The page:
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STANISLAWSKI_the Grid Plan Cities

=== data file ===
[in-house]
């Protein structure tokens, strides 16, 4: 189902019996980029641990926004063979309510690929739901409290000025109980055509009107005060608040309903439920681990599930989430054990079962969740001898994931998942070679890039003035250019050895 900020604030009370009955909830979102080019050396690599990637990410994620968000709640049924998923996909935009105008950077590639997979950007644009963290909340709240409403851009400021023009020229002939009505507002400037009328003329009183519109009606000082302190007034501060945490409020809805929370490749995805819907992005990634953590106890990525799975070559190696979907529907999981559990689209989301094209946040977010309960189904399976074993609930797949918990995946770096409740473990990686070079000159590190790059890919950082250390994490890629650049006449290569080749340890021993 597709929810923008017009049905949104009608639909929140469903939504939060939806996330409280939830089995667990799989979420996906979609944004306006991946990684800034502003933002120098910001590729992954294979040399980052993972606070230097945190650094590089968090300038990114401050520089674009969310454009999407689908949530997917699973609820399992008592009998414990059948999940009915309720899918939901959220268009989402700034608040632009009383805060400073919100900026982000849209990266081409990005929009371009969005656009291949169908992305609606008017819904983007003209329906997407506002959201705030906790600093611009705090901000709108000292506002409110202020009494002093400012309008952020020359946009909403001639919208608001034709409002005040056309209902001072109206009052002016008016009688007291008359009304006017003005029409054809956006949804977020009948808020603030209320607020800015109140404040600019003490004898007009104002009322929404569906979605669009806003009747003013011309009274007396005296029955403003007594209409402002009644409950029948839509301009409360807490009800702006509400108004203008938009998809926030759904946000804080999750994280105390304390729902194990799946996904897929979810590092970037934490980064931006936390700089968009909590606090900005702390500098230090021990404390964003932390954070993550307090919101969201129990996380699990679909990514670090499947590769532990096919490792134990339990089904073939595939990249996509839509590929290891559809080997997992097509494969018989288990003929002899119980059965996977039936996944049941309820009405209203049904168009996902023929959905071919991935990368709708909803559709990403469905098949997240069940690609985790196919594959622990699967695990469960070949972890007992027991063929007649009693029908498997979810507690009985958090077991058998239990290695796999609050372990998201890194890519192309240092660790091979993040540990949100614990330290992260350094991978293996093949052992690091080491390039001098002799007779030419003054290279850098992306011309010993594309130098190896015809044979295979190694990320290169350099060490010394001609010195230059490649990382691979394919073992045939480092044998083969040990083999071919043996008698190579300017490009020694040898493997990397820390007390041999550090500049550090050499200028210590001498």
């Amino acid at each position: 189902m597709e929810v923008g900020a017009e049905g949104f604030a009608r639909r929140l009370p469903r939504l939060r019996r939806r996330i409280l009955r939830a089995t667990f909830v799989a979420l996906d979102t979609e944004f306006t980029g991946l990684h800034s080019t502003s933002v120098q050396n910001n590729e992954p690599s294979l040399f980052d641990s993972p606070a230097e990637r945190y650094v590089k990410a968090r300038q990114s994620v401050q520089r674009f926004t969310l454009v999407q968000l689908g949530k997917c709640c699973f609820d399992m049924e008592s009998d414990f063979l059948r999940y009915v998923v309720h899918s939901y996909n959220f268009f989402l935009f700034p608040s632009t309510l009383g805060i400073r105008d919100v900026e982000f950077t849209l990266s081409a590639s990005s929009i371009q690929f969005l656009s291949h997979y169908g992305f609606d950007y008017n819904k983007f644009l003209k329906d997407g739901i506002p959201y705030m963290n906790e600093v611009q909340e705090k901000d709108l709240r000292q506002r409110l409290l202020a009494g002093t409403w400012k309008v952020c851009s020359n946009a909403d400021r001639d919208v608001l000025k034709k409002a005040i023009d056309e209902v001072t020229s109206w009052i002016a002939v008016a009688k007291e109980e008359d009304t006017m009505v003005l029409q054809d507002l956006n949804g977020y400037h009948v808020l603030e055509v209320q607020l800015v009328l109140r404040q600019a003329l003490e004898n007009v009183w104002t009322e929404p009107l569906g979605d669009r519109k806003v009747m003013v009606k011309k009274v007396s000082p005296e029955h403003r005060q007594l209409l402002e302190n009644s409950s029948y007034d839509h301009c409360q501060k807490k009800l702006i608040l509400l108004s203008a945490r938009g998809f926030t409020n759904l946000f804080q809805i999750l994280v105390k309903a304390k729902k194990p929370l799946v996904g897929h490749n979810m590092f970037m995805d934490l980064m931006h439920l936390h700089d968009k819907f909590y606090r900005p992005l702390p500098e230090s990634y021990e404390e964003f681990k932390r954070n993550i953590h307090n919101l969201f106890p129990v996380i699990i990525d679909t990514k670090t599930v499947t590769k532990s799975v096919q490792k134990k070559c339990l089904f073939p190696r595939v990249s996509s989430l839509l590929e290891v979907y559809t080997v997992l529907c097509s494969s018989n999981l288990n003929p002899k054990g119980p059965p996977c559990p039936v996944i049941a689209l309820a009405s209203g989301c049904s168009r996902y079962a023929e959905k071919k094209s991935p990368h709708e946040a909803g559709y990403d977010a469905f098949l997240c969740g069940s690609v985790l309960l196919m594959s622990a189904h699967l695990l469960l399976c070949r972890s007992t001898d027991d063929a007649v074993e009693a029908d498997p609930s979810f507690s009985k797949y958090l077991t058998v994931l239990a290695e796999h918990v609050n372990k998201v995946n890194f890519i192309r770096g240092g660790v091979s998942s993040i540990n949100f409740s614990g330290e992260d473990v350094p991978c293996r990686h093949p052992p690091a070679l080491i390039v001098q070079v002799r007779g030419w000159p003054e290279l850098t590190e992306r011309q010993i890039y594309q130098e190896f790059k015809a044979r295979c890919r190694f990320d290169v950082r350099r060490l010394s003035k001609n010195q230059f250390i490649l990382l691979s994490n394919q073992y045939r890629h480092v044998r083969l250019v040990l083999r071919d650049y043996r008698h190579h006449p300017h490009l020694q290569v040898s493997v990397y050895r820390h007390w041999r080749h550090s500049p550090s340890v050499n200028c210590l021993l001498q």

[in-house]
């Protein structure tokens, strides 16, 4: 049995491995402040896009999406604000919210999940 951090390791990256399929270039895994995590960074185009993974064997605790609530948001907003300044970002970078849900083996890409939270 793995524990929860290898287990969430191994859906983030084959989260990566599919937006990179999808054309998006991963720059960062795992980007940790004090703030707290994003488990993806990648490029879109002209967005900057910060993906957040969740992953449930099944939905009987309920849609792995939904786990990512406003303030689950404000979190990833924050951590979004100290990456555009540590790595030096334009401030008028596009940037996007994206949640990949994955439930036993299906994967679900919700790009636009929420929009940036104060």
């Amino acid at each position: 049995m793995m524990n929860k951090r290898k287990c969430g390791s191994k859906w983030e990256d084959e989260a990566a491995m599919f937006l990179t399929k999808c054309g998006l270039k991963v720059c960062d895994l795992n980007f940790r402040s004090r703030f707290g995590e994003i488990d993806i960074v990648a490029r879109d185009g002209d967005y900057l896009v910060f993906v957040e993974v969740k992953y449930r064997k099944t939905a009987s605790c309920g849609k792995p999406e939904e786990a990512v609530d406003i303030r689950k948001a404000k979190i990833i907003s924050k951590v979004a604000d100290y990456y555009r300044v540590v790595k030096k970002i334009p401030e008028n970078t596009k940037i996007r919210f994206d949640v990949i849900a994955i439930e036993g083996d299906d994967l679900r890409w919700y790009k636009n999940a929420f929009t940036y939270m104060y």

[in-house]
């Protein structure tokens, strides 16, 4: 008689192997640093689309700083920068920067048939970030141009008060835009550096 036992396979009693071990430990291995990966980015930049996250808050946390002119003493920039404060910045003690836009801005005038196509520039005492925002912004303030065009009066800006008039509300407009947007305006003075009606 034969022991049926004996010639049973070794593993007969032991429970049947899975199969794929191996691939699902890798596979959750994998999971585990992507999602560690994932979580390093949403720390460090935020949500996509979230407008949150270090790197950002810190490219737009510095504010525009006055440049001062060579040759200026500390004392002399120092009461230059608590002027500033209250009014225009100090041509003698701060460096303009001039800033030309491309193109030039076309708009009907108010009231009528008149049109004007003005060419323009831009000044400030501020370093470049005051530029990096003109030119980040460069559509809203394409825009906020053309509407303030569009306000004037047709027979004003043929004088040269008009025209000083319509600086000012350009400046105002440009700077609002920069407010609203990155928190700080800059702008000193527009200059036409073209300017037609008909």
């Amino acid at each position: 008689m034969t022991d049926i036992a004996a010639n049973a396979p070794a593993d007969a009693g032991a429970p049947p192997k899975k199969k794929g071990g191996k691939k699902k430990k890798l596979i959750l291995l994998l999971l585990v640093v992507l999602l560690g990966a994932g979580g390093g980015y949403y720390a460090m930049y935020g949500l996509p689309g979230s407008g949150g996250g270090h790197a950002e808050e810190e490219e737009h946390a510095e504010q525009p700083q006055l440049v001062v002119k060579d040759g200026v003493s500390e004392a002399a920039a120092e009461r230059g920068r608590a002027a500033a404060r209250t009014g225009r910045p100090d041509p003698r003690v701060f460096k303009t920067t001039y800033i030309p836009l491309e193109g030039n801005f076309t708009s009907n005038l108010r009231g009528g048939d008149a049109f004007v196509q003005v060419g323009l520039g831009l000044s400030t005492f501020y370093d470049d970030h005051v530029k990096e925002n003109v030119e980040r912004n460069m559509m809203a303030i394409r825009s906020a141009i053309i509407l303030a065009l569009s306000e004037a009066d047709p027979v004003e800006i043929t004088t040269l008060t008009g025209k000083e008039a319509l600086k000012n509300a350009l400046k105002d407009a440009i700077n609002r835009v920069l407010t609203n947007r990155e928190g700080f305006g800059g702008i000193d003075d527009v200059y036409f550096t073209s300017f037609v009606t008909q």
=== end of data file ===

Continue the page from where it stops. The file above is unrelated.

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American Geographical SocietyTIe Ovicin and Spvead oJ lIe Ovid-Fallevn TovnAulIov|s) Ban SlanisIavsIiSouvce OeocvapIicaI Beviev, VoI. 36, No. 1 |Jan., 1946), pp. 105-120FuIIisIed Iv Anevican OeocvapIicaI SocielvSlaIIe UBL http://www.jstor.org/stable/211076Accessed 13/01/2010 0821Your use of the JSTOR archive indicates your acceptance of JSTOR's Terms and Conditions of Use, available athttp://www.jstor.org/page/info/about/policies/terms.jsp. JSTOR's Terms and Conditions of Use provides, in part, that unlessyou have obtained prior permission, you may not download an entire issue of a journal or multiple copies of articles, and youmay use content in the JSTOR archive only for your personal, non-commercial use.Please contact the publisher regarding any further use of this work. 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For more information about JSTOR, please contact [email protected] Geographical Society is collaborating with JSTOR to digitize, preserve and extend access toGeographical Review.http://www.jstor.orgTHEORIGINANDSPREADOFTHE GRID-PATTERNTOWN DANSTANISLAWSKI AM AANY geographers have concernedthemselveswith the study of towns, their distribution, position, site, function,and anatomy, and yet, ofthe innumerablearticlesand bookswrittenon this subject, none, to my knowledge, hasbeendevotedto the origin and spread of the design thatis now standard throughout muchof the world-the grid pattern with straight streets (parallel or normaltoone another) and rec- tangular blocks.It is true that some writershave casually consideredthis pattern,concluding that it spontaneously recommendeditselfto the town builderwhoeveror whereverhe might be. I likewisemadethis assumption at first.But the obviousnessof the grid is more apparent thanreal.In the recordof its use it seemsto have beenno more obviousthan, for example, the wheel. My intereststartedin the Spanish towns of the New World, where I soon foundthatnot only did nativetownsfail to exhibitsucha pattern but during the earliest period of Spanish settlementit was lacking also,1 and subsequentSpanishcities, except when constructedunder direct orders, were likely to vary greatly from the simplerectangulardesign.2 It was this that indicatedthe need for further inquiry into the background of grid towns. My investigation led me into the MiddleEast and into the third millenniumbeforeChrist.That the grid may have an even longerhistory awaitsfurther archeologicinvestigation. It may havebeena one-timeinven- tion whichhas spread from its source region untilat present it encompasses the globe. ARGUMENTSFORANDAGAINST THEGRID The casual assumption that the grid almost automatically becomesthe pattern of a new settlementcannothold up in the light of the history of its distribution. Only those regionsdirectly associatedwith, or accessibleto, areasofearlieruse have shown evidenceofits existence.Iknow of no 1There is no record of the use of the grid pattern for a generation and a half after the Spaniards arrived in the NewWorld. They founded many newtowns during this period, but the grid did not appear until the third decade of the sixteenth century. 2 Aftertherestrictionswereweakened-for example, inthe eighteenth century-many towns came into being, but, with examples ofthe grid all around them, theygrew with hardly a suggestion of that pattern. THEGEOGRAPHICAL REVIEW region in the world that will clearly contradictthis thesis. Butwhen once known and recognized and fitted into the culture pattern, the grid has both obvious advantages and some disadvantages. Let us consider the disadvan- tages first. From the point of view of the individualthere are many reasons for a man to place his building, whether it be dwelling or workshop or tem- ple, at an angle with buildings near by and at some distancefrom them rather than directly inlineand adjoining. Such placement offers advantages in terms ofcirculationofair and exposure to sunlight, as wellas accessibility of the various parts, whereasin the grid efficiency is largely lost without the alignment and juxtaposition of buildings. Secondly, again as regards the individual,there are other plans that would have greaterutility. For exam- ple, the radial plan withstreets leading out from a center like spokes from the hub ofa wheel offers certain advantages over the grid in communica- tionfrom the periphery tothe center. Thirdly, the topography very fre- quently indicateseasierstreet planning than the insistence upon straight lines mounting hills and falling steeply into valleys. Toconsiderthe advantages of the grid plan is to considera longer, and from many points of view, a superior list. Perhaps its greatestsingle virtue is the fact that as a generic plan for disparate sites itis eminently service- able, and if an equitable distributionof property is desirable, there is hardly any other plan conceivable.It can be extended indefinitely without altering the fundamental pattern or the organic unity ofthe city. Property can be apportioned in rectangularplots fitting neatly into a predetermined scheme ofstreetsand plazas. It can be sketched on the drawing board and, within certain obvious limitations, made serviceable.It is also far the easiest plan to lay outwithcrude instrumentsofmeasurement.For a compact settlement of rectangularbuildings this scheme is the only one that lends itself tothe efficientuse of space. Moreover, a distinct advantage for the, grid-plan town under certain political conditions isthat of military control. This would apply in the case of subject towns tobe held under control; for it has been clearly recognized, not onlyby the Spaniards in the NewWorld3 but by Romans and early Greeks before them,4 that atortuous street facilitates 3 "Fundacionde pueblos en el siglo XVI," Bol. ArchivoGenerdalde la Nacion, Vol. 6, I935, p. .350, Sec.iI6. In these orders of Philip II it is suggested that where horses are availablethe wide street is better for defense. Obviously "defense"meant defense of Spaniards, notof natives, for the former were the possessors ofhorses (caballeros). Anarrow, tortuous street wouldhavemeant thedoomof Spanish horsemen in a native revolt. 4 RexMartienssen:GreekCities,South African ArchitecturalRecord (Johannesburg),Jan., I941, p.25(quoting Aristotle); Vitruvius: TheTenBooksonArchitecture, translated by M.H. Morgan, Cambridge and Oxford, 1914, p. 22. Io6 THEGRID-PATTERN TOWN defense by individualsand a straight street lends itself tocontrol from without.5 THEORIESOFORIGIN One theory as to the origin of the grid is basedon its obvious efficiency in the use of space where rectangularbuildings areinvolved.The reasoning is seductivebut not borneout by facts. Examples of strict rectangularity of buildings with a highly irregular street pattern are far too common. They long predate the firstuse ofthe grid and continuetothe present in large areasof the world.6 Another point of interestwith regard to theoriesof the origin of the grid-pattern town concernsthe straightprocessional street.Anotherfar too casual assumption was likewisemadehere that sucha streetwould suggest the advisability of others parallel or at rightangles to it. Thisalsofailsto be borneout, both in Egypt and through the long history of earlyMesopo- tamia.7 The theory thatthe grid stemmedfroman orientationtowardthe points of the compass,probably basedon religion, has provedequallyinadequate. In Mesopotamia,Egypt, and early Greecethe orientationof a building and even a streetwas common, but it did not lead to the laying out of other streetsinaccordance.8Onthe other hand, in Mohenjo-Daro, innorth- westernIndia, therewas obviousorientationof all the streetsand rectangu- larity of blocks, yet excavationhas shownno temple, and there may have beennone.9It seems,then,that religioussignificance as basicto the grid can likewisebe writtenoff as inapplicable. 5 It is sometimes assumedthat the grid was the product of military thought. That it recommended itself to military thinking is not, however, proof that it was originated by soldiers. Polybius (The His- tories of Polybius, translatedfrom the textofF. Hultsch by E.S. Shuckburgh, 2vols., London, I889, Vol.i,p. 484) says: "The whole camp [Roman] is a square, with streetsand other constructions regularly planned like a town." Note the last words. The prior existenceof the nonmilitaryorganization is implied. 6 Throughout the longearly history of Mesopotamia the rectangularbuilding was common (see S. H. Langdon: Early Babylonia and Its Cities, in The Cambridge Ancient History, Vol.i,NewYork, I923, pp. 356-401; referenceon pp. 374, 392, and 395). Nevertheless, irregularity of streetsis also typ- ical (see E. A. Speiser: Excavationsat Tepe Gawra, Philadelphia,1935, Vol.i,pp. I3,20, and 24,Plates 7 and 9). Egypt, for an even longer time than Mesopotamia, showed, withone exception, this combina- tion of rectangularbuildings and irregularstreets (see G. Maspero: Life in Ancient Egypt and Assyria, NewYork,I892,p.17;and Armin vonGerkan: Griechische Stadteanlagen, Berlin and Leipzig,1942, p. 3i; and Martienssen, op. cit., p. 5). 7 Von Gerkan,op. cit.,p. 31; T.H. Hughes and E. A.G. Lamborn:Towns and Town-Planning, Ancient & Modern, Oxford, I923, p. 2. 8 Maspero, op. cit.,p.I96;Langdon, op. cit.,p.374;Speiser,op.cit.,p. 24; VonGerkan, op. cit., pp.31 and78. 9 Sir John Marshall,edit.: Mohenjo-Daro and the Indus Civilization, London, I93I,Vol.I,pp. 22and 283. Io7 THEGEOGRAPHICALREVIEW In weighing these advantages and disadvantages of the gri